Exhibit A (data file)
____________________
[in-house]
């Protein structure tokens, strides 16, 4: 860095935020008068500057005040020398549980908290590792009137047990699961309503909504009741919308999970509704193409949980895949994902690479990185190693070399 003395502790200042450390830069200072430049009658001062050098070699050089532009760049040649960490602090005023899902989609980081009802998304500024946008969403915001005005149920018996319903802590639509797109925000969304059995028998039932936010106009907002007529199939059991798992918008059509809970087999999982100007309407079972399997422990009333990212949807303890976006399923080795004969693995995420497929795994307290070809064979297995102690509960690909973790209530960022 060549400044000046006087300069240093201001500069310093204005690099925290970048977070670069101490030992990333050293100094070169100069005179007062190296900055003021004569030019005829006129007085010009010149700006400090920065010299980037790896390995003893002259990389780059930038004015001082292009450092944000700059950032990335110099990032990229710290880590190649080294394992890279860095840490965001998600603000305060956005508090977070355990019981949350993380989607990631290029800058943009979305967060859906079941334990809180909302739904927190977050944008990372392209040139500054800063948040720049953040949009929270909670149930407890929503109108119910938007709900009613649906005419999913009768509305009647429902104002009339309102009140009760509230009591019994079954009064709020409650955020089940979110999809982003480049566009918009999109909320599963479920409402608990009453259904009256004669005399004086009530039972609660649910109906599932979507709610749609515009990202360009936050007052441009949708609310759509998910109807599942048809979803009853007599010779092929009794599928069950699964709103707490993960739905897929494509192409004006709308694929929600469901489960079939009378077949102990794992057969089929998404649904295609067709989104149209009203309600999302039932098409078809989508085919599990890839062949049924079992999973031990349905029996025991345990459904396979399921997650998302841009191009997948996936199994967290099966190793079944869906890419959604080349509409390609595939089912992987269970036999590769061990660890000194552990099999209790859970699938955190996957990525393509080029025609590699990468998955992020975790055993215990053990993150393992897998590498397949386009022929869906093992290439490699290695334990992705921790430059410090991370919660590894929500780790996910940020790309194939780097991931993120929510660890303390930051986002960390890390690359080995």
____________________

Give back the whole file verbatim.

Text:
[in-house]
């Protein structure tokens, strides 16, 4: 860095935020008068500057005040020398549980908290590792009137047990699961309503909504009741919308999970509704193409949980895949994902690479990185190693070399 003395502790200042450390830069200072430049009658001062050098070699050089532009760049040649960490602090005023899902989609980081009802998304500024946008969403915001005005149920018996319903802590639509797109925000969304059995028998039932936010106009907002007529199939059991798992918008059509809970087999999982100007309407079972399997422990009333990212949807303890976006399923080795004969693995995420497929795994307290070809064979297995102690509960690909973790209530960022 060549400044000046006087300069240093201001500069310093204005690099925290970048977070670069101490030992990333050293100094070169100069005179007062190296900055003021004569030019005829006129007085010009010149700006400090920065010299980037790896390995003893002259990389780059930038004015001082292009450092944000700059950032990335110099990032990229710290880590190649080294394992890279860095840490965001998600603000305060956005508090977070355990019981949350993380989607990631290029800058943009979305967060859906079941334990809180909302739904927190977050944008990372392209040139500054800063948040720049953040949009929270909670149930407890929503109108119910938007709900009613649906005419999913009768509305009647429902104002009339309102009140009760509230009591019994079954009064709020409650955020089940979110999809982003480049566009918009999109909320599963479920409402608990009453259904009256004669005399004086009530039972609660649910109906599932979507709610749609515009990202360009936050007052441009949708609310759509998910109807599942048809979803009853007599010779092929009794599928069950699964709103707490993960739905897929494509192409004006709308694929929600469901489960079939009378077949102990794992057969089929998404649904295609067709989104149209009203309600999302039932098409078809989508085919599990890839062949049924079992999973031990349905029996025991345990459904396979399921997650998302841009191009997948996936199994967290099966190793079944869906890419959604080349509409390609595939089912992987269970036999590769061990660890000194552990099999209790859970699938955190996957990525393509080029025609590699990468998955992020975790055993215990053990993150393992897998590498397949386009022929869906093992290439490699290695334990992705921790430059410090991370919660590894929500780790996910940020790309194939780097991931993120929510660890303390930051986002960390890390690359080995």